Download the graphing package from http://www.sci.usq.edu.au/staff/leighb/graph/ (Local Mirror). Using your favorite file transfer program, upload the archive to your cunix account. Untar the file using:
tar -xzvf graph.tar.gz
Once you unarchive the file, the graphing classes are already compiled so you should not need to recompile, but if you want to use the following command:
javac -d ./graph/classes/ ./graph/source/*.java
(The directories in the command above assume you are in the directory that contains the graph directory. You can adjust the path accordingly if you organize your files differently.)
To compile your own code (here is a simple example file I wrote), you'll need to specify the location of the graph classes, and you'll want to have the compiler place your class into the same directory. Do this using the following command:
javac -d ./graph/classes/ -classpath ./graph/classes/ growthrates.java
The "-d" option tells the compiler to put your compiled class into the ./graph/classes/ directory, while the -classpath option tell the compiler to look in ./graph/classes/ for imported packages (in this case, the graph package).
To run your applet, you'll need a simple web template (here's the simplest one you could make. Following the link should show a broken applet because the growthrates program is not compiled yet). Note that the html code indicates the location of all the classes the applet will need: in particular, the graph classes.
<applet code=growthrates.class width=400 height=400 codebase=./graph/classes></applet>
There are now a couple ways you can run your applet listed below in order of preference.
Once you have these files set up, you can run appletviewer to view the applet using the correct version of Java.
This is the best way to run the applet to ensure
compatibility. Unfortunately Columbia does not provide free X-windows
software. The CUIT computer lab Windows machines should all have
X-windows installed. Mac OS X and Linux users should have X windows
built in and can set up the connection by typing
ssh -Y email@example.com
Alternatively, you can post the applet in your web space by making a public_html directory in your home directory, and giving it permissions so anyone can read and execute it via "chmod a+rx public_html". Unfortunately this method will be dependent on the version of the Java plugin you have in your browser and is subject to annoyances such as browser caching.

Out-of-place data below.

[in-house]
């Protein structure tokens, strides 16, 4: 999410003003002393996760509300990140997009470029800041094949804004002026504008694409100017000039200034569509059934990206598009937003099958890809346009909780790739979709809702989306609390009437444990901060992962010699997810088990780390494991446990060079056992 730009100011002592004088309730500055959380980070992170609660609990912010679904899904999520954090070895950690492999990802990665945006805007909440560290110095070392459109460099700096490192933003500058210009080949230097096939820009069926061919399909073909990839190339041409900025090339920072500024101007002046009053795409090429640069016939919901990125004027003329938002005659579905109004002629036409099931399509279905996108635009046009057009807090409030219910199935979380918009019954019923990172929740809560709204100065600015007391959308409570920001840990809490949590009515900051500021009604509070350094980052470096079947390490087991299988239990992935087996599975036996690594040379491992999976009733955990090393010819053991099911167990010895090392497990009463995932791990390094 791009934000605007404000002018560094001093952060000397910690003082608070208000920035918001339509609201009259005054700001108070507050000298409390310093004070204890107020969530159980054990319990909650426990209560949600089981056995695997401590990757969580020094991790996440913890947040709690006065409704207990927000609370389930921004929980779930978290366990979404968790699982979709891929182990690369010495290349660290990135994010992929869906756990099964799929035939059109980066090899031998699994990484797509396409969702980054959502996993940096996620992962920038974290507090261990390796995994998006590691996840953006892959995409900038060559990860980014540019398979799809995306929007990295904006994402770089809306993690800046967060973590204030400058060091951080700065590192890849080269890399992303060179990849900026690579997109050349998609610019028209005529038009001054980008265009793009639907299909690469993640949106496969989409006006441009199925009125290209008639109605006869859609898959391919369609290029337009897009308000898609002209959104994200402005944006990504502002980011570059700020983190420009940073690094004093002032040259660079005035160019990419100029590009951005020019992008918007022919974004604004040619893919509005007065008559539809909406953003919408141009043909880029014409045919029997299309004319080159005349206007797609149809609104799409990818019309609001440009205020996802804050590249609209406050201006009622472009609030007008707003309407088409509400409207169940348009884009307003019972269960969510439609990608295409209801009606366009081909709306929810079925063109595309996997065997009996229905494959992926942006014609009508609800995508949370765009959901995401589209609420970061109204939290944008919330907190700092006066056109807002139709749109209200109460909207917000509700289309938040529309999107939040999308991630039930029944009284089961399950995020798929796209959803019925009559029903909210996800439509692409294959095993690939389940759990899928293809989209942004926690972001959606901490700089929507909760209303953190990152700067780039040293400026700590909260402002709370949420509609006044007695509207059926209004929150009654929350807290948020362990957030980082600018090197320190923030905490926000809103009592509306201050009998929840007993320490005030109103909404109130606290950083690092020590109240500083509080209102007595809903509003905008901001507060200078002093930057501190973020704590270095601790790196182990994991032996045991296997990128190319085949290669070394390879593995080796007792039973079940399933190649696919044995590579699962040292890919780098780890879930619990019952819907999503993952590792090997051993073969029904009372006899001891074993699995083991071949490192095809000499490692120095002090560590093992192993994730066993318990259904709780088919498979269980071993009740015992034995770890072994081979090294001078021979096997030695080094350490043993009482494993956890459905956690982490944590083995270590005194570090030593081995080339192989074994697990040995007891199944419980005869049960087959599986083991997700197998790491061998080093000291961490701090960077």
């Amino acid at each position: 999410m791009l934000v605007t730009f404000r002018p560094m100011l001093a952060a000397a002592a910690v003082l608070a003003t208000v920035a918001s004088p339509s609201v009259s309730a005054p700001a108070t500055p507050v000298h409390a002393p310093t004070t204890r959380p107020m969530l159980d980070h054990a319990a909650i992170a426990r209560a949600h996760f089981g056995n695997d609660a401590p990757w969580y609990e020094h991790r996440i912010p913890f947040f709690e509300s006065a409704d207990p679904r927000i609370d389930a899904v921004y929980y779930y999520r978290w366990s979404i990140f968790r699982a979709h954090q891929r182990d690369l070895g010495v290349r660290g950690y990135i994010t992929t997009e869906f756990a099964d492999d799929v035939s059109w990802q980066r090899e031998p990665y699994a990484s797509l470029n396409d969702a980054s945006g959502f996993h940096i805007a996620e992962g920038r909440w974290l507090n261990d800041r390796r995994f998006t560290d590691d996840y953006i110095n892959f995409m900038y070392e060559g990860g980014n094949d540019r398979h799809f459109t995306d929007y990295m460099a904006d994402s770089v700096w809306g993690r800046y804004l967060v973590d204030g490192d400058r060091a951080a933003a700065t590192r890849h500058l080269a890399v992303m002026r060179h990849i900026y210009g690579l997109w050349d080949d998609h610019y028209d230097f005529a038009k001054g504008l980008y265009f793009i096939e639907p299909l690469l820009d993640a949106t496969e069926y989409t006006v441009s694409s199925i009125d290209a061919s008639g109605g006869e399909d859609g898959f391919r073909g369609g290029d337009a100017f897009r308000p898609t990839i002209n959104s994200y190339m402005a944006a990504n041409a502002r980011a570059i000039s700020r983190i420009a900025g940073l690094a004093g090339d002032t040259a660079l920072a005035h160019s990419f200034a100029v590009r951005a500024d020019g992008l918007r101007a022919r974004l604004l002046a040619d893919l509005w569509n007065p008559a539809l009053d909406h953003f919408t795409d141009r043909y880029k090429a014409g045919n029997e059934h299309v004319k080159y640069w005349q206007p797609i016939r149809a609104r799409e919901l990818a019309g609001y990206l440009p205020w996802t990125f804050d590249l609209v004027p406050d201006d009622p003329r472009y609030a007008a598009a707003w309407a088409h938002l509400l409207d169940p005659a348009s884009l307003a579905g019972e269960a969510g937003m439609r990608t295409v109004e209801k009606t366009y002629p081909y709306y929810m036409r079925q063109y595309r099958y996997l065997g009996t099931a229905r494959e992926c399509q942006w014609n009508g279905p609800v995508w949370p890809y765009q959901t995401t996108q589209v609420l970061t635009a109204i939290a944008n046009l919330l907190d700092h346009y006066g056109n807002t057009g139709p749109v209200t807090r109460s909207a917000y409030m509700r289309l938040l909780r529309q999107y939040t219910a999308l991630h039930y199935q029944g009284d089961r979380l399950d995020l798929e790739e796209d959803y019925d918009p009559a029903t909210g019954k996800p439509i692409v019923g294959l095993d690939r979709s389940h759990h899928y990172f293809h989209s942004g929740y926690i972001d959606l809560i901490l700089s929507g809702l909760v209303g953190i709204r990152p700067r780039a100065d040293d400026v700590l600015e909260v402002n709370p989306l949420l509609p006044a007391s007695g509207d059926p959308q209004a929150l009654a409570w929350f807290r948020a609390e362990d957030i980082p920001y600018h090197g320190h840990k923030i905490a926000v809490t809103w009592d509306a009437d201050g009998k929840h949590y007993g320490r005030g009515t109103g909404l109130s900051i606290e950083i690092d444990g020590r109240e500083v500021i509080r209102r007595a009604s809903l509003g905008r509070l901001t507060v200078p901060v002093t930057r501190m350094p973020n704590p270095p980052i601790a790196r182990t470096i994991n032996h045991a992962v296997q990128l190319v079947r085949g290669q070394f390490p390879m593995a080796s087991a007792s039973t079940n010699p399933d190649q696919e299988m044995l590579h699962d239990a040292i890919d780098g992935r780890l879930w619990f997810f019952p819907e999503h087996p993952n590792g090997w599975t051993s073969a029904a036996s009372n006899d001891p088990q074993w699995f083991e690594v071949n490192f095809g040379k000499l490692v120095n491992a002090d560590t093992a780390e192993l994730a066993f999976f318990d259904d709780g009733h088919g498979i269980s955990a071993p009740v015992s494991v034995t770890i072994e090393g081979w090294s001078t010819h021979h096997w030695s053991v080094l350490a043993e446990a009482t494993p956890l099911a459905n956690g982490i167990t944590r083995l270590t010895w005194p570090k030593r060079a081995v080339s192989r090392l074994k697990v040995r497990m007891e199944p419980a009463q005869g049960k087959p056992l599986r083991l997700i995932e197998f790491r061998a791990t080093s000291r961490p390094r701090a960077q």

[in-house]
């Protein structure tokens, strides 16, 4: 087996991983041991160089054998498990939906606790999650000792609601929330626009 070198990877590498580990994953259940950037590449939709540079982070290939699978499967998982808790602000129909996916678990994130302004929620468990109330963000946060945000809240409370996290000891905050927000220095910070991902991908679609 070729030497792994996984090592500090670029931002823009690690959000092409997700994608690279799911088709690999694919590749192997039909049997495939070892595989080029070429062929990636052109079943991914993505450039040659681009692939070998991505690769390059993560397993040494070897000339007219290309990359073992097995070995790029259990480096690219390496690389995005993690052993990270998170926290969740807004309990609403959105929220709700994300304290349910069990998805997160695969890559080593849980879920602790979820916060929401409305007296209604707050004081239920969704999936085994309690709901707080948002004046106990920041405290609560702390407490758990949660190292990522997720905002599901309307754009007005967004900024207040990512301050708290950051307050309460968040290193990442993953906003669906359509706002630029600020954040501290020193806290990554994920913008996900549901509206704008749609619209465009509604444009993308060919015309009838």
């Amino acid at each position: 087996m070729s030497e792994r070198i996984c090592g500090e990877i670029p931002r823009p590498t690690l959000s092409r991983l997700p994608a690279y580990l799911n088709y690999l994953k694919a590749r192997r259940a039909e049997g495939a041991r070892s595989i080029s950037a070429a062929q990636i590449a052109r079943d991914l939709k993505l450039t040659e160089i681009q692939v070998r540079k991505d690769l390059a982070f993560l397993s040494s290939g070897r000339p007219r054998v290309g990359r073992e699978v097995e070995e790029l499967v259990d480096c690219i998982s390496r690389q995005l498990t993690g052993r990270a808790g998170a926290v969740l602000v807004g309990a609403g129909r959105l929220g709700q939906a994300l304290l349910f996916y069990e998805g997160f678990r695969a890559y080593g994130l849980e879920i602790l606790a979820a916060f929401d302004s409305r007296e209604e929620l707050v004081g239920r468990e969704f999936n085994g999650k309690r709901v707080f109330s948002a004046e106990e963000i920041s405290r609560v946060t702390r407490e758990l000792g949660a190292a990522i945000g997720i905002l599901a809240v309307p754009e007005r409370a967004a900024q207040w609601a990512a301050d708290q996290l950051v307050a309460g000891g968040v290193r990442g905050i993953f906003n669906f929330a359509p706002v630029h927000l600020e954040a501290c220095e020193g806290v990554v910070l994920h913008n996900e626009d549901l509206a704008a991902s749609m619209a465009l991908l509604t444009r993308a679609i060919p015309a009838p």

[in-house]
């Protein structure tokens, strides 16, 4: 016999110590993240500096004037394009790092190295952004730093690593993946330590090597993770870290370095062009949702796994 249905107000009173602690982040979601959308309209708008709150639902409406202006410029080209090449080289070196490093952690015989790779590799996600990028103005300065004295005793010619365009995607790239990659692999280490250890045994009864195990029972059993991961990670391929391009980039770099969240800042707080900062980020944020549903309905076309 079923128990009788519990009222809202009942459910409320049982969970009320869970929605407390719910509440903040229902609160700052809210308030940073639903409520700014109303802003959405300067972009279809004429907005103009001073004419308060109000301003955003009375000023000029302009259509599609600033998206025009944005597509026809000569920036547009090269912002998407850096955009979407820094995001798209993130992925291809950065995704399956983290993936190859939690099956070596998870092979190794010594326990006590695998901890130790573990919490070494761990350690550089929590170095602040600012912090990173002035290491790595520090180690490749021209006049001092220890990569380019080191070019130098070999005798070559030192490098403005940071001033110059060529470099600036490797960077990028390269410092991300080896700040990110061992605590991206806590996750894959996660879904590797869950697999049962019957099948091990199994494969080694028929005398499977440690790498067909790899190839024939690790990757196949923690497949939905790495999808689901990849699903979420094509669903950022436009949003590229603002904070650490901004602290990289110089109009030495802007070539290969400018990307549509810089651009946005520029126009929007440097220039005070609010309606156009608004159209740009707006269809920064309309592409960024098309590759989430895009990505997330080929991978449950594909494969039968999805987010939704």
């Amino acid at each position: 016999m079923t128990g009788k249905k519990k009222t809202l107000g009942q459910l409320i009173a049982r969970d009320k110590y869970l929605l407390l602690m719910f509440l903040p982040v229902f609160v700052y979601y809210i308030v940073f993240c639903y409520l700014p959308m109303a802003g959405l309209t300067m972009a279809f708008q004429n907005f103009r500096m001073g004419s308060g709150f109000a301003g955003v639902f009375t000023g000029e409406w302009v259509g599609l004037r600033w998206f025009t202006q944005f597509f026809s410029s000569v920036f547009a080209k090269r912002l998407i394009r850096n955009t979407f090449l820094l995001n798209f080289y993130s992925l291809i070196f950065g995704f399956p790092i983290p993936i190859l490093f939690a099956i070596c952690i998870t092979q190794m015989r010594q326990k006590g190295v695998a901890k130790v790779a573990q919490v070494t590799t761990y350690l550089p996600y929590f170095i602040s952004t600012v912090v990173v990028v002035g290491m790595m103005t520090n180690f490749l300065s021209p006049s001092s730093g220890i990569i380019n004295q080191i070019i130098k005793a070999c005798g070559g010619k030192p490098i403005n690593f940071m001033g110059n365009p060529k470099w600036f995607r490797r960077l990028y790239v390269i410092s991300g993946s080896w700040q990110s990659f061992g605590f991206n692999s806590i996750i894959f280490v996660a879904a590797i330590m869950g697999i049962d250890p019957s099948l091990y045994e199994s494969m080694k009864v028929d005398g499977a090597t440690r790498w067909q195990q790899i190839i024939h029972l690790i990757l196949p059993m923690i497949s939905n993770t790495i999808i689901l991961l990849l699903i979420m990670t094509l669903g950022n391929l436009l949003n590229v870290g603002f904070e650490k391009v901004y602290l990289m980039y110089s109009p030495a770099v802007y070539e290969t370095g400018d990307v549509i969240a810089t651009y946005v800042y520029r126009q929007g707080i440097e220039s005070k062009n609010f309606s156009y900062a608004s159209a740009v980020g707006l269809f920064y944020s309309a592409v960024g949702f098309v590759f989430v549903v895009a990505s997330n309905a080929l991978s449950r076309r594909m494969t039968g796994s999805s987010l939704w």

First check if you have the correct Java version for this method to work. The CUNIX machines have Java 1.6.0_11, so you'll need something like "application/x-java-applet;version=1.6" listed in your browser's plugin info. Mac OS X seems to only have version 1.5 available so this method is probably only going to work for Windows and Linux users.
Make your public_html directory via "mkdir public_html". Then set its permissions to let everyone read/execute via "chmod a+rx public_html". Next copy in your html applet viewer file (viewer.html) and your compiled applet. Then chmod all of those files to a+rx as well.
Finally, load your web page in your browser by going
(Of course, with your UNI instead of uni1234.) You should see the applet in your browser. Note that the browser often caches Java applets so if you change the code and recompile, changes may not show up until you use a force reload, which loads the contents of the web page regardless of if it is cached.
Finally, the least recommended, but possibly necessary option is to compile the code on your computer using whatever version of Java you have available. This at least guarantees compatibility and means you'll Most code we will be writing in the class only requires Java 5 to run so you shouldn't have any major compatibility problems with the course policy that your code will be graded based on how it runs on CUNIX. This means you are responsible for making sure your code runs the way you want it to on CUNIX, so one method of doing that is to develop on your own machine, and go to a computer lab to test it one last time before submitting.
Make sure to check out the other examples included by the author of the graph package. In particular, examples 1 and 1a are probably the most relevant. My example is more bare-bones and shows how little you need to do to make a simple plot. For example, I mostly used the default style settings, which look reasonably good. Feel free to fiddle with the colors/fonts/etc.
Finally, I'm setting up a discussion group in Courseworks on the topic of running applets, since any problems you have will likely be common problems, and I may not have addressed every possible issue in this document. Let's use that forum to discuss this further and we'll try to work out all the necessary details together. I'll add any helpful comments from the web board to this document as well.